I was going through menopause at the time; no one cared how much stress this placed on me. The house had to be like a morgue -- dead, stale, very warm air because he was always freezing and would sit here in stocking caps, gloves, sweat pants, insulated vests, he would turn off the ceiling fans, and we live in the desert. I ended up with around an extra 30 lbs. and totally white hair. I know some other people in my life thought I was absolutely crazy for even staying with my husband. His entire family knew about this and did not offer assistance in any way because it would have inconvenienced their lives. The youngest would come into town occasionally with his family and then I'd have more work to do to entertain everyone. The oldest, who lives in the same town we do, would call my husband and ask how "dad" was doing. Then he'd call "dad" once in a while, promise to come the next weekend, not show up or call, and we'd get to listen to "dad" worry that his oldest son didn't show up.

We had no vacations, no weekends, no anniversaries, no birthdays, our friends disappeared because "dad" didn't want anyone over or insulted them up one side and down the other if they did come over, and was totally disrespectful of our lives. He constantly criticized what I cooked but when I suggested he get up and show me how to do it or how he wanted it done, he said no. In other words, he preferred to insult and belittle.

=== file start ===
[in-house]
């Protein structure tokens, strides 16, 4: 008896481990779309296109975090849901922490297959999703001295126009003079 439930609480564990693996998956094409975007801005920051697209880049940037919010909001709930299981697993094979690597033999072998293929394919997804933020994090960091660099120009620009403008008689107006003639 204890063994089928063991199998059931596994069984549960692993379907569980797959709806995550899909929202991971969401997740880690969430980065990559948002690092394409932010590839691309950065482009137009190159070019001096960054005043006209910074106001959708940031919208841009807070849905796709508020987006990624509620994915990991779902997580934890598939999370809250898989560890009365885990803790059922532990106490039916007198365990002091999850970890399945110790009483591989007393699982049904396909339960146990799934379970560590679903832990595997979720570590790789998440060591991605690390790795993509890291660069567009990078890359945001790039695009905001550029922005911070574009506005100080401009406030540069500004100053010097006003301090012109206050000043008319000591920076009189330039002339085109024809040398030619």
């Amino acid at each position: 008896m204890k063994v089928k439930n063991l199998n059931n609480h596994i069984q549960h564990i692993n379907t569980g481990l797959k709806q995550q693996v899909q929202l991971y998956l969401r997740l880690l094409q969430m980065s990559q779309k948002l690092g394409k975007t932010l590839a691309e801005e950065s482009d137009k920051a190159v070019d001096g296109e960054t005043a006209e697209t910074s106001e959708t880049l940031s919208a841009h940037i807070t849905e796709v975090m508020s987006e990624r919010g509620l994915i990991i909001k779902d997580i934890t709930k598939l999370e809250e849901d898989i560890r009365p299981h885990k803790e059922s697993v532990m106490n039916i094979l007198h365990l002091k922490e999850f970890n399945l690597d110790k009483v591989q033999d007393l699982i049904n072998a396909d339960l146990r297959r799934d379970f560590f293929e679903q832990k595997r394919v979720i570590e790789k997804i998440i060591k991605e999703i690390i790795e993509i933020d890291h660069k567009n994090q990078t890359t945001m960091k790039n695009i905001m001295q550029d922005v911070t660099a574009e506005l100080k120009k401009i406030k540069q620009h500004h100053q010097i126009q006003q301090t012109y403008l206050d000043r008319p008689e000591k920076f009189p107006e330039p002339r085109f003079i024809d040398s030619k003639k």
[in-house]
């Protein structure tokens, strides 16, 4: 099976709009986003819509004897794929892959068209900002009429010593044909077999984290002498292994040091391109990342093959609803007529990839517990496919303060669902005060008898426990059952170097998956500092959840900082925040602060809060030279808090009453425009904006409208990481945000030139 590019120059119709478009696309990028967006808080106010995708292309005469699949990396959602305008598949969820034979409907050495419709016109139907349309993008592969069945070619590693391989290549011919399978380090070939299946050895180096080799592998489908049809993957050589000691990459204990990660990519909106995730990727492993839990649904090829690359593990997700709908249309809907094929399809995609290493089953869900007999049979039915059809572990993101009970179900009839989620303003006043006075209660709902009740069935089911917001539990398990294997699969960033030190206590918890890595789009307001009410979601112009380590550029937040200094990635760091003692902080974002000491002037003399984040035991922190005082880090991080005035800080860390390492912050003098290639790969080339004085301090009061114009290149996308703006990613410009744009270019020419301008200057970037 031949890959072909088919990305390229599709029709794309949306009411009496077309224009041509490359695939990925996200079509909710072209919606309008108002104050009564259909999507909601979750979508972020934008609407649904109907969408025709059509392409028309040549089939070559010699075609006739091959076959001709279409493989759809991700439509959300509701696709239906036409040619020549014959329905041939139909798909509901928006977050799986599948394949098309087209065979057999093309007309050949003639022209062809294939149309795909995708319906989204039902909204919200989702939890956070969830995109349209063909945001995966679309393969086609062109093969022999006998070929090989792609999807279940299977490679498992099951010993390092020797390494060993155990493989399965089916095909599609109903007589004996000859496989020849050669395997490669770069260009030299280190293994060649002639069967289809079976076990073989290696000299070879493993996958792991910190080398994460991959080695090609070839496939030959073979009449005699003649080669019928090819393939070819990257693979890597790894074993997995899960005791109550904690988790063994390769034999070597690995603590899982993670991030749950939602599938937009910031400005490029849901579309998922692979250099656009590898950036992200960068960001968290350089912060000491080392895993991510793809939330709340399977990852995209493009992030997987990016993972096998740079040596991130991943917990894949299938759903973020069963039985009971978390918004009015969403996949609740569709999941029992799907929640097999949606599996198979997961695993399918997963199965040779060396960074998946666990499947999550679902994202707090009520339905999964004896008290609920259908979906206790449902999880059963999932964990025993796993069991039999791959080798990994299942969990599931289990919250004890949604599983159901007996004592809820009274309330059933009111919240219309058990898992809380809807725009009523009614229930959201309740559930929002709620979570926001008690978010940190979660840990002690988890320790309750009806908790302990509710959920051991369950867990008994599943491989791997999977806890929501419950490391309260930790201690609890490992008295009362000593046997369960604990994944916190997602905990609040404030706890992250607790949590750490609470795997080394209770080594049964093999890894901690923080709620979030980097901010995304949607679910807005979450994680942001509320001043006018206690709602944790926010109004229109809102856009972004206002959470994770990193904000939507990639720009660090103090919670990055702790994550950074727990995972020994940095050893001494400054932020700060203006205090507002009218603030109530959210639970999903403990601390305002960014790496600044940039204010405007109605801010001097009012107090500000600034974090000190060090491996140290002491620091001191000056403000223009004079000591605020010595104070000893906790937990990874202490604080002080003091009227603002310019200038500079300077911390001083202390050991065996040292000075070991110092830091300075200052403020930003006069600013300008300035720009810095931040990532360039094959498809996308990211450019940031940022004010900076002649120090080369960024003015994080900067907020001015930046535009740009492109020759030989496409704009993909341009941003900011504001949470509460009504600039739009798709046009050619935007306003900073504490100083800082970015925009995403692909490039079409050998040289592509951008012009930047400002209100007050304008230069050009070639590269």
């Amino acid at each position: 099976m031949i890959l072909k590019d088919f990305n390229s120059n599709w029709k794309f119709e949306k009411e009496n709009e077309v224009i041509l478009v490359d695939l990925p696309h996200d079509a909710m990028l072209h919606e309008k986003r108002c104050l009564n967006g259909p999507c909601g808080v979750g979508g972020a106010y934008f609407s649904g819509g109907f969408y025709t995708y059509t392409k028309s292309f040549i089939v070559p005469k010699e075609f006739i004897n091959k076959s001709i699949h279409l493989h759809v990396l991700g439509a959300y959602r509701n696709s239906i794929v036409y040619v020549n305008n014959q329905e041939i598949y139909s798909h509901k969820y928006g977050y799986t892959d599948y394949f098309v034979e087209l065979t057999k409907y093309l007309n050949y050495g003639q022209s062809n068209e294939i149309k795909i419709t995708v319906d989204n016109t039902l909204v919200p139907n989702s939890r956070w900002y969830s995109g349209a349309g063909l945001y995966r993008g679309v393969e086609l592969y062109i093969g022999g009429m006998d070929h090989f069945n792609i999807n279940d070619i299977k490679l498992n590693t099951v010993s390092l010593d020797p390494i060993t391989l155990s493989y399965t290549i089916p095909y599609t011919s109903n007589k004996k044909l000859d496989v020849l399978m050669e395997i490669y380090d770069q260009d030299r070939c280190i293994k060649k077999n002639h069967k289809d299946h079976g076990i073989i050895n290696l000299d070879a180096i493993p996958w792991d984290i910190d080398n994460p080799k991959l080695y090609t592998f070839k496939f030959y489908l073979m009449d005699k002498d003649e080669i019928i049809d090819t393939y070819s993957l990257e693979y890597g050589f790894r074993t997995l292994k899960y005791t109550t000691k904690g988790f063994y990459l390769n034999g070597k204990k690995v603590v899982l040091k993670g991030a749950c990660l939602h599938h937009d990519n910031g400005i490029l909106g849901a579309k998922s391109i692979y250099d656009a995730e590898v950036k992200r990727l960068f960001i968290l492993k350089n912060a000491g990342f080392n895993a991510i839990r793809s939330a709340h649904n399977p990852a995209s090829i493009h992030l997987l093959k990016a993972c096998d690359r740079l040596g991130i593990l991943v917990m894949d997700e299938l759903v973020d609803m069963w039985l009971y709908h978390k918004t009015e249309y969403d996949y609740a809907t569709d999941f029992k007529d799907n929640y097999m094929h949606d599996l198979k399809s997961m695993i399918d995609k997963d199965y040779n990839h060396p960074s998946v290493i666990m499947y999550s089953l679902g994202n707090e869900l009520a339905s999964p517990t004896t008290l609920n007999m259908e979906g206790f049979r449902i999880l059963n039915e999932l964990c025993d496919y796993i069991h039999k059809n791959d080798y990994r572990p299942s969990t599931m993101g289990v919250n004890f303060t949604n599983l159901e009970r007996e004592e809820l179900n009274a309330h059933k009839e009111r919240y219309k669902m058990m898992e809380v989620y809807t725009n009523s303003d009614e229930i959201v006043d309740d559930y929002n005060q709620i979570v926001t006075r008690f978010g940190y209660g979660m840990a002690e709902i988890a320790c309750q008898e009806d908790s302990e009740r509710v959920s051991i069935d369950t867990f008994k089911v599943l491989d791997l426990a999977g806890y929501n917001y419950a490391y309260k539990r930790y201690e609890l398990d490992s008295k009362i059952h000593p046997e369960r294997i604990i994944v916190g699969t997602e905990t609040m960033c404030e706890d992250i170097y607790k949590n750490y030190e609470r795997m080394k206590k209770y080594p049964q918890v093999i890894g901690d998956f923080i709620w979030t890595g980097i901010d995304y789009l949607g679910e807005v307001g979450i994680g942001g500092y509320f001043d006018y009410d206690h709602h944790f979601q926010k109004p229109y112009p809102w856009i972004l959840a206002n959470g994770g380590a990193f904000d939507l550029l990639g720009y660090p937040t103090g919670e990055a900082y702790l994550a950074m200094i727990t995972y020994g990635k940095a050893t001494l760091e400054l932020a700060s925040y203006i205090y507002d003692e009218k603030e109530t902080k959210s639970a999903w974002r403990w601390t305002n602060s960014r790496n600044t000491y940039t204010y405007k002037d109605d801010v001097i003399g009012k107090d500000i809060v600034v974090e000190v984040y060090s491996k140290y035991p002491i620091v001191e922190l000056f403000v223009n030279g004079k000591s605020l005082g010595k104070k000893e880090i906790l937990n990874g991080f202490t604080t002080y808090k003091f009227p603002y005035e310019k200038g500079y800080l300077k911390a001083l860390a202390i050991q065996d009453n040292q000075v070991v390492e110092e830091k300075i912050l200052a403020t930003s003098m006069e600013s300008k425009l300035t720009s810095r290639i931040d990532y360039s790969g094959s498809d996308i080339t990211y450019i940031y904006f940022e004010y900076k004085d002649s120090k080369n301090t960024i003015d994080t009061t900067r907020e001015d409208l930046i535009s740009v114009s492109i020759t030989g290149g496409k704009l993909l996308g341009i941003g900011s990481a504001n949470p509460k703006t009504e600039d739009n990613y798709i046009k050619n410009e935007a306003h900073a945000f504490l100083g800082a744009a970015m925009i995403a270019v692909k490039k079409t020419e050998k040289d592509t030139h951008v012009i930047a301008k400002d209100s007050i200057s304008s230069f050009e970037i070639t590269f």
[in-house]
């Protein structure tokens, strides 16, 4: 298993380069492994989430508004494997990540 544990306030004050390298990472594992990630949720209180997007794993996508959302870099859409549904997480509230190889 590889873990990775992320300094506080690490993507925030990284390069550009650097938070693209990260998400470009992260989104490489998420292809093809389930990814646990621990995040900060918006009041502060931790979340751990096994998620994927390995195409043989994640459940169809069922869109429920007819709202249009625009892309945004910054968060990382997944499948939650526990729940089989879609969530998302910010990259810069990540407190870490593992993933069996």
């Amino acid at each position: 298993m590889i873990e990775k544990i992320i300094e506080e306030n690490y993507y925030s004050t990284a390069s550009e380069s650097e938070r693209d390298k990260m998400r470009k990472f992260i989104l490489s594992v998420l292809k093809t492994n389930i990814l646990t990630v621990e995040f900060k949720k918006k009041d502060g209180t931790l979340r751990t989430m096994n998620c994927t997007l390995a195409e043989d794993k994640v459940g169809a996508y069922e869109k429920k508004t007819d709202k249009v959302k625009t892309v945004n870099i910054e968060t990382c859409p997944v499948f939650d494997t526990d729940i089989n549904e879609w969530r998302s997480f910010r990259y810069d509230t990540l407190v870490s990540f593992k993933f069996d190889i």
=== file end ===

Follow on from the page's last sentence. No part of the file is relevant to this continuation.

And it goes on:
"Dad" would strike out with his cane in frustration, attempting to hit my husband or myself. He finally agreed to put himself into a rehabilitation facility because he wanted to be able to walk out of there with no cane or walker. Very truthfully, I am saying "thank God!" he died in there last year at almost 90. I am still attempting to recover and I am now back in school because my husband's mother is on the same path. We will not allow her to get one foot in the door since we found out there is no help by that family to be had. The other two sons are trying what they can to get her here like they did "dad" but we are not stupid -- not this time.

So, do not feel guilty especially when it sounds like there are other siblings. This is not a pleasant situation and unfortunately far too many families have selfish siblings and push the obligations off on one person. Pray, pray, pray for strength, and do not fall into the same situation the next time around. God Bless, I will be praying for you.

Mmj answered...

wow, you are not alone, and you most certainly have a right to feel burned out, used and stressed. Tend to yourself, rebuild, decompress. It will take awhile. No no no to mom, even if you have to move, not tell the siblings where, and get a post office box. Sound extreme? Maybe. But can you honestly say that the siblings would NOT bring mom over for a visit, find an excuse to leave, then not come back to get her?

Bwildbillyjoe answered...

My sisters wouldn't know what to do for her! They would run away screaming!! I have decided to check into Medicaid to see if she would qualify. ?My psychrist? told me for my health(mentally and phyiscally) I needed to put her in a nursing home. He said if I didnt I would end up back in the hospital--and what good would that do for anyone. It really made me think. The choices that will be made will be between me and my dad. I dont give a crap what my sisters have to say. If they dont like it, they can care for her!! That felt so good to say!!!